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Investment Crowding-Out and Labor Market Effects of Financialization in the U.S

Author

Listed:
  • González, Ignacio

    () (European University Institute)

  • Sala, Hector

    () (Universitat Autònoma de Barcelona)

Abstract

This paper studies the impact of financialization on unemployment in the U.S. We estimate a dynamic multi-equation macro labor model including labor demand, labor supply, wage-setting and capital accumulation equations. Financialization appears as a key determinant of capital accumulation which, in turn, is the transmission channel towards its unemployment effects. We conduct a series of counterfactual simulations where we quantify the macroeconomic consequences of the recent swings experienced by the financialization process. We find that it has had relevant unemployment effects in all periods considered, even in those where financial payments were not the main driver of capital accumulation. We also identify a structural change in the financialization process in the early 1980s, and find that it has caused U.S. unemployment to systematically fluctuate around 2 percentage points above what it would otherwise have done. We call for a reappraisal of the way financial markets work, and stress the vital need of preventing financial devices that result in productive investment crowding-out.

Suggested Citation

  • González, Ignacio & Sala, Hector, 2013. "Investment Crowding-Out and Labor Market Effects of Financialization in the U.S," IZA Discussion Papers 7272, Institute for the Study of Labor (IZA).
  • Handle: RePEc:iza:izadps:dp7272
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    References listed on IDEAS

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    1. Michel Aglietta & Régis Breton, 2001. "Financial systems, corporate control, and capital accumulation," Post-Print halshs-00256788, HAL.
    2. Baccaro, Lucio & Rei, Diego, 2007. "Institutional Determinants of Unemployment in OECD Countries: Does the Deregulatory View Hold Water?," International Organization, Cambridge University Press, vol. 61(03), pages 527-569, July.
    3. Arestis, Philip & Mariscal, Iris Biefang-Frisancho, 2000. "Capital Stock, Unemployment and Wages in the UK and Germany," Scottish Journal of Political Economy, Scottish Economic Society, vol. 47(5), pages 487-503, November.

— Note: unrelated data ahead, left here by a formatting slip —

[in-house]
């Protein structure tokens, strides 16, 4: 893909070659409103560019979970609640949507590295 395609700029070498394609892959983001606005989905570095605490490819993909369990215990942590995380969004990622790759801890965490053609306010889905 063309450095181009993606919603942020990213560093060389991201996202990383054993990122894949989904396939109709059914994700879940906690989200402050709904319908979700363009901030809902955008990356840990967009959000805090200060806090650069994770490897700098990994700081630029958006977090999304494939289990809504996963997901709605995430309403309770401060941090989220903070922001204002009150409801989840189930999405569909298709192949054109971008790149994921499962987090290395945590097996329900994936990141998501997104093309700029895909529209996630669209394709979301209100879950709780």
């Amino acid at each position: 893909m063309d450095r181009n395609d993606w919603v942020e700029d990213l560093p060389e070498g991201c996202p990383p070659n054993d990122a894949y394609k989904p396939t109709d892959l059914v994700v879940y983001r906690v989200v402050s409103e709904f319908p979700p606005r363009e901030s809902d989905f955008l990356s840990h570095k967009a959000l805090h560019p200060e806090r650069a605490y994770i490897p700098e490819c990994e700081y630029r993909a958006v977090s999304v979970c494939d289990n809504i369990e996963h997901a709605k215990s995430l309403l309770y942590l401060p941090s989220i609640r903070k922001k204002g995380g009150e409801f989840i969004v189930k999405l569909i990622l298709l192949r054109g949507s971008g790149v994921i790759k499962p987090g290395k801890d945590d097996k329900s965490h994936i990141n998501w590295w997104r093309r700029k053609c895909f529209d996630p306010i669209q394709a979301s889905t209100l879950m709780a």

4. Philip Arestis & Michelle Baddeley & Malcolm Sawyer, 2007. "The Relationship Between Capital Stock, Unemployment And Wages In Nine Emu Countries," Bulletin of Economic Research, Wiley Blackwell, vol. 59(2), pages 125-148, April.
    5. Dean Baker & Andrew Glyn & David Howell & John Schmitt, 2002. "Labor Market Institutions and Unemployment: A Critical Assessment of the Cross-Country Evidence," SCEPA working paper series. SCEPA's main areas of research are macroeconomic policy, inequality and poverty, and globalization. 2002-17, Schwartz Center for Economic Policy Analysis (SCEPA), The New School.
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    Cited by:

    1. Amrita Chhachhi & Codrina Rada, 2014. "‘Another Such Victory and We are Undone’: Addressing Fallacies of Reasoning in Contemporary Policy Making," Development and Change, International Institute of Social Studies, vol. 45(5), pages 1172-1192, September.
    2. Codrina Rada & David Kiefer, 2013. "Distribution-utilization interactions: a race to the bottom among OECD countries," Working Paper Series, Department of Economics, University of Utah 2013_13, University of Utah, Department of Economics.

    More about this item

    Keywords

    unemployment; capital accumulation; financialization; chain reaction theory;

    JEL classification:

    • D2 - Microeconomics - - Production and Organizations
    • E22 - Macroeconomics and Monetary Economics - - Consumption, Saving, Production, Employment, and Investment - - - Investment; Capital; Intangible Capital; Capacity
    • E24 - Macroeconomics and Monetary Economics - - Consumption, Saving, Production, Employment, and Investment - - - Employment; Unemployment; Wages; Intergenerational Income Distribution; Aggregate Human Capital; Aggregate Labor Productivity
    • G2 - Financial Economics - - Financial Institutions and Services

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